Servers are either order-takers or salespeople. Order-takers do the bare minimum to get by, while salespeople focus on making suggestions that will enhance the guest’s dining experience. They sell more and, therefore, they make more. It takes more work to be a salesperson, but it’s worth it. Most servers start out as order-takers, and purging that mentality isn’t easy. It involves breaking bad habits and molding new ones. As Mark Twain said, “You can’t just throw a habit out the window. It must be coaxed down the stairs, one step at a time.” What you reinforce is what you get and what you don’t reinforce is what you lose. To get you started, here are eight easy ways to increase restaurant sales:
Increase Restaurant Sales Today
1. Give your employees a scoreboard. Start tracking sales of each server and bartender. Measure not only their check averages (at both lunch and dinner) but also the number of appetizers, sides, desserts, wine, soup, etc. they sell during each shift. What gets measured gets done.
2. Post the check averages where all the servers can see them, in order, from highest to lowest. Include each server’s “Personal Best” highest check in parentheses next to overall average.
3. After tracking your sales, design and post bar graphs that measure the individual appetizer, dessert, wine, etc. sales of each server. This will make it easier to compare progress.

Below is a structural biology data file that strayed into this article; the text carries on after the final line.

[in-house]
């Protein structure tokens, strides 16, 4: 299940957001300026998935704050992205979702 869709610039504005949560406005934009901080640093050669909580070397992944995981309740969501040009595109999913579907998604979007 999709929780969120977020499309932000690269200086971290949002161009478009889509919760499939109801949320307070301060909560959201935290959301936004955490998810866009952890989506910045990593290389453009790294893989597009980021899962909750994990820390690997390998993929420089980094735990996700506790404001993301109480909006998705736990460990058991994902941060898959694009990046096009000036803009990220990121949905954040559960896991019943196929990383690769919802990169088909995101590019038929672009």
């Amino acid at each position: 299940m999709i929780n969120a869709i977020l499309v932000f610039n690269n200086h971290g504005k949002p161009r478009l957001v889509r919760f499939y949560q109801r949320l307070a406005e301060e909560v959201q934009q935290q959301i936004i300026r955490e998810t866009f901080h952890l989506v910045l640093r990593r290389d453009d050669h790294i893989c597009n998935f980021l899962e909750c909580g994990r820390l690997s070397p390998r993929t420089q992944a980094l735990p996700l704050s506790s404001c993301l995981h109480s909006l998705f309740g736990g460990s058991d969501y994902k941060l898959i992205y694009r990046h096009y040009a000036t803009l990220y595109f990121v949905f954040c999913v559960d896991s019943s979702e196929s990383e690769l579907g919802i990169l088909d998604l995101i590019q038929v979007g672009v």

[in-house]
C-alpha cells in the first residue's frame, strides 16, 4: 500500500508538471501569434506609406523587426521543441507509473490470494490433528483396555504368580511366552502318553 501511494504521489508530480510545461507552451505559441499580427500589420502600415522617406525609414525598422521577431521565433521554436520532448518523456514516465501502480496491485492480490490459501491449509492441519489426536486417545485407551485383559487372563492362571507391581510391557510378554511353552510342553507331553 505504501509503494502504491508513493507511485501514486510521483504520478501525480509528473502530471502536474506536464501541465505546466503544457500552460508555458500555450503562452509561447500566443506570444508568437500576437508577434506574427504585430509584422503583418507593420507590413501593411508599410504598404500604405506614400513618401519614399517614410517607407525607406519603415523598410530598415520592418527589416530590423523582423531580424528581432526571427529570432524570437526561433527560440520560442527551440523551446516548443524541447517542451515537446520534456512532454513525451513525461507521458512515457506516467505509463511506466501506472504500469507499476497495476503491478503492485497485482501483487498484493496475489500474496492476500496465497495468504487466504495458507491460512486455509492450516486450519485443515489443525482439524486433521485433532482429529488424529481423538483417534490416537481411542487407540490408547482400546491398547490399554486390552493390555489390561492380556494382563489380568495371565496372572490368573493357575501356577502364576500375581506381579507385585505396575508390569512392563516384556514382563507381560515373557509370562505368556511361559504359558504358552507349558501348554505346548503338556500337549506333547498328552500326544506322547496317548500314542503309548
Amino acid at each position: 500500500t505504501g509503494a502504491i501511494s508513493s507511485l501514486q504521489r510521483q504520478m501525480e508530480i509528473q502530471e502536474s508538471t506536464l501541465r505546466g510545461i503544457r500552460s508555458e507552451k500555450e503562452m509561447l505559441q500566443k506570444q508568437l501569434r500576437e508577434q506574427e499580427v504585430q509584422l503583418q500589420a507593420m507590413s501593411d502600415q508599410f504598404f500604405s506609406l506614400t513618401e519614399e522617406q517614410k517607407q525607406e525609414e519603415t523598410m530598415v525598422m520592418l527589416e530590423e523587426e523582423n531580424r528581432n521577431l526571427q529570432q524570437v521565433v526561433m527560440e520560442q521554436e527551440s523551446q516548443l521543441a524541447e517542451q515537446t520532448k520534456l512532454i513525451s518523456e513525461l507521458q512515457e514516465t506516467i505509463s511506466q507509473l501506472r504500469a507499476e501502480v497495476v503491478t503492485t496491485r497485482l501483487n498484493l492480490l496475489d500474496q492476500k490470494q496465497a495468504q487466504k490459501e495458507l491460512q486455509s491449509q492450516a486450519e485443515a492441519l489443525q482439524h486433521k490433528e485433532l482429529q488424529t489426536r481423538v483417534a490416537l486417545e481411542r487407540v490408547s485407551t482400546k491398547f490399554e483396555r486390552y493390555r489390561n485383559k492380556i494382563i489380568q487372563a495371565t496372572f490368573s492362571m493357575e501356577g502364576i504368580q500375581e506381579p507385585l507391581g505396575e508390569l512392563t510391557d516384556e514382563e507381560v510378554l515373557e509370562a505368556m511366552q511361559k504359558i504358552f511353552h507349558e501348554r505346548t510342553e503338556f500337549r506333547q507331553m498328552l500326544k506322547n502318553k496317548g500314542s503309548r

4. Schedule “sales” meetings at least six times a year with your entire service staff in which service and sales-oriented topics are discussed. Use these meetings as a forum to improve product knowledge, service skills and sales skills.
5. Stop referring to your staff as waiters, waitresses and bartenders, and start calling them salespeople.
6. Hold daily pre-shift team meetings in which you give every server and bartender specific sales and service goals for that shift. (Manager: “Frank, how many desserts and appetizers are you going to sell today?” Frank: “Five appetizers and three desserts.” Manager: “Great! Don’t forget to learn three new guests’ names as well.”)
7. Follow up during the floor shift to make sure that each server is attempting to achieve and exceed these goals. Coach them along as you check their progress. (“Just one more dessert, Frank! You’ve got two tables finishing up their entrees so you’ve got a great opportunity here. Now what are you going to say to those guests to make that sale?”)
8. Setup fun incentives and sales contests. Remember, he who laughs, lasts!
Restaurant Service and Sales Training
The Service & Sales Excellence Waitstaff Training Series is based on Service That Sells!, a restaurant training philosophy developed by restaurant owners for restaurant owners. Click here to learn more.